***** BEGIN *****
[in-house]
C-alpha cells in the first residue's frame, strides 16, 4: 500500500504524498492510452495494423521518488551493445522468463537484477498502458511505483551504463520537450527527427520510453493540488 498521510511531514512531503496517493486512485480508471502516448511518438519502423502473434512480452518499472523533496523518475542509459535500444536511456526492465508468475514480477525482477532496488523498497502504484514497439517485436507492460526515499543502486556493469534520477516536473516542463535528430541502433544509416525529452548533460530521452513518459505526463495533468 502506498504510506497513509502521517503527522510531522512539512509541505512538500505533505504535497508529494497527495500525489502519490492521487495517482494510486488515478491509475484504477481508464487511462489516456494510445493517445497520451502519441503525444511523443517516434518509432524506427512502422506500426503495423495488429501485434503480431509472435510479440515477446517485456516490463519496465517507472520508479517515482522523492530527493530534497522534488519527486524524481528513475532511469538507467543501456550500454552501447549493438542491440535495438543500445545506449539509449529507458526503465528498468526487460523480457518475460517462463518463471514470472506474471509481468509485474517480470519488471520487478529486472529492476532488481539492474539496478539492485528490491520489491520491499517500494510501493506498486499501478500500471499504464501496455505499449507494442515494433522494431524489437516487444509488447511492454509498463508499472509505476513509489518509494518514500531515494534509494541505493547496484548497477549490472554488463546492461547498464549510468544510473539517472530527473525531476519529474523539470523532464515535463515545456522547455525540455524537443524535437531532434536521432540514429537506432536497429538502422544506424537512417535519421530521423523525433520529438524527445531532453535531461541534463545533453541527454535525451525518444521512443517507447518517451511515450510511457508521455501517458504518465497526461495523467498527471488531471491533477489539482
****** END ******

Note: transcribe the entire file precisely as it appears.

[in-house]
C-alpha cells in the first residue's frame, strides 16, 4: 500500500504524498492510452495494423521518488551493445522468463537484477498502458511505483551504463520537450527527427520510453493540488 498521510511531514512531503496517493486512485480508471502516448511518438519502423502473434512480452518499472523533496523518475542509459535500444536511456526492465508468475514480477525482477532496488523498497502504484514497439517485436507492460526515499543502486556493469534520477516536473516542463535528430541502433544509416525529452548533460530521452513518459505526463495533468 502506498504510506497513509502521517503527522510531522512539512509541505512538500505533505504535497508529494497527495500525489502519490492521487495517482494510486488515478491509475484504477481508464487511462489516456494510445493517445497520451502519441503525444511523443517516434518509432524506427512502422506500426503495423495488429501485434503480431509472435510479440515477446517485456516490463519496465517507472520508479517515482522523492530527493530534497522534488519527486524524481528513475532511469538507467543501456550500454552501447549493438542491440535495438543500445545506449539509449529507458526503465528498468526487460523480457518475460517462463518463471514470472506474471509481468509485474517480470519488471520487478529486472529492476532488481539492474539496478539492485528490491520489491520491499517500494510501493506498486499501478500500471499504464501496455505499449507494442515494433522494431524489437516487444509488447511492454509498463508499472509505476513509489518509494518514500531515494534509494541505493547496484548497477549490472554488463546492461547498464549510468544510473539517472530527473525531476519529474523539470523532464515535463515545456522547455525540455524537443524535437531532434536521432540514429537506432536497429538502422544506424537512417535519421530521423523525433520529438524527445531532453535531461541534463545533453541527454535525451525518444521512443517507447518517451511515450510511457508521455501517458504518465497526461495523467498527471488531471491533477489539482